At 4:00 p.m., you'll head out for fishing again. The first part of the afternoon session is spent targeting tigerfish and getting familiar with the area.
About 6:00 p.m., when the sun gets low on the horizon, you’ll switch from tigerfish outfits to heavier 12-weight outfits and bigger, water-pushing flies in preparation for Nile perch. Fishing for Nile perch takes place almost exclusively from just before sunset into the darkness.
About 9:30 p.m., you’ll generally return to camp for a late dinner and some drinks before heading to bed.
Gassa Camp is a tent camp erected along the riverbank among deciduous trees. The Camp has two outdoor restrooms with two flush toilets, two basins, and two showers. Hot and cold running water, with good pressure.
The Camp has four A-style (Meru) tents, one angler per tent. Each tent has a view of the Faro River.
Communications: There are charging points in the main living area. There is no cell reception in the camp. There is a Satphone for emergencies. There is limited satellite Wi-Fi for basic text WhatsApp messages.
Dining Tent and Gathering Area
Enjoy coffee in the morning and drinks and stories at night around the firepit.
Meals: All meals are prepared by a talented camp chef. Continental breakfasts of fruit, bread, and coffee. Lunch and dinner usually consist of freshly prepared game meat with a seasonal salad and vegetables.
Wildlife Viewing: The Gassa Camp offers a unique glimpse into an almost untouched western African savannah. Wildlife such as Lord Derby eland, northwestern buffalo, western hartebeest, western roan, red river hog, kob, red flanked duiker, eastern black-and-white colobus monkey, West African lion, and leopard are found in the park. Many of these animals, plus others, and their signs are seen on a daily basis when driving between camp and the fishing beats.
Faro River in Cameroon
Sunset is peak time for Nile perch.
Getting to the Camp / Itinerary:
Sunday: You’ll arrive in Douala, then fly to Garoua, arriving mid-afternoon. You’ll be greeted by the transfer driver and camp representative. The 2-hour charter flight from Douala to Garoua is included in the package. You’ll be driven to a local hotel and stay overnight in Garoua in a single-occupancy room. (The hotel night is arranged but not included in the package.)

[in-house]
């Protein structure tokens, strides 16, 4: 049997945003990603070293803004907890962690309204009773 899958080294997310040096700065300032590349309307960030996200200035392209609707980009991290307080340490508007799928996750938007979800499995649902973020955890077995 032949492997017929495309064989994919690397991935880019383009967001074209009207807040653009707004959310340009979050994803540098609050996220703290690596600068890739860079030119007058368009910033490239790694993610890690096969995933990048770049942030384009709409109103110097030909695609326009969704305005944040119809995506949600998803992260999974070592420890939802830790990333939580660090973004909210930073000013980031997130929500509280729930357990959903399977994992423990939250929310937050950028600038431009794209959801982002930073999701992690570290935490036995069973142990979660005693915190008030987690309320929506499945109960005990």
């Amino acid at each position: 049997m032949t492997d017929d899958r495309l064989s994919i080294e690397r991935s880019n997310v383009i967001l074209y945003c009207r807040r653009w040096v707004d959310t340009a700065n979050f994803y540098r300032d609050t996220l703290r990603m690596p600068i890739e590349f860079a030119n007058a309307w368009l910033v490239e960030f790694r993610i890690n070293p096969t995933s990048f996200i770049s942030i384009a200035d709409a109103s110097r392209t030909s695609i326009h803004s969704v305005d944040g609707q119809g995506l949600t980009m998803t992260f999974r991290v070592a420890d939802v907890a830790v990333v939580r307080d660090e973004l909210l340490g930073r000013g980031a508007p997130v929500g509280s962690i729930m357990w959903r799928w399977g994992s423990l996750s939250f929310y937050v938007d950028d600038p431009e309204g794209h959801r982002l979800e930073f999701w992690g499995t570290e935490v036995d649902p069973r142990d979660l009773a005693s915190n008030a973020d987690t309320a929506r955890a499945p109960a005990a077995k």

Day 2 - Monday: You’ll have breakfast at your own expense. The driver will pick you up from the hotel at 8:00 a.m. in a Nissan Patrol 4WD station wagon that does not have air-conditioning for your four to five-hour drive to the camp.
Tuesday - Saturday: 6-days of guided fishing.
Monday: Breakfast, followed by 4 - 5 hour drive back to Garoua. Regional flight from Garoua to Douala (covered in tour costs). Depart Garoua @ 18h15. Arrive Douala @ 20h50. Connect to the international flight home, or overnight in Douala for connection on Tuesday. Tour Ends.
2023 USD Rates:
8-nights and 6-days guided fishing
$9,350.00 per person
+ 950.00 Charter Flight
= $10,300.00 per person
Prices are subject to change.
A Yellow Fever Card is RequiredA valid yellow fever inoculation/card is required for this adventure. Malaria is a risk in Cameroon. Please consult your doctor for suitable medication; some pills need to be started before your trip.
Roundtrip regional flights between Douala and Garoua, meet and greet on arrival, ground transfers from Garoua airport to the hotel, one hotel night (single-occupancy) in Garoua upon arrival, camp accommodations, all meals at camp, tea, coffee, water, soft drinks, four beers per person per day, laundry service, guided fishing, fishing permits, and game scouts plus conservation and anti-poaching levies.
Packages Do Not Include:
International flights to and from Douala, visa approx. $105.00, meals and beverages in Douala and Garoua; spirits and wine in camp—guests are advised to bring their own alcohol from duty-free; extra beer above daily four, fishing tackle, gratuities for guides and staff, last night stay in Douala if required (the outfitter can help with arrangements), mandatory medical and travel insurance, Global Rescue, and anything not mentioned under inclusions.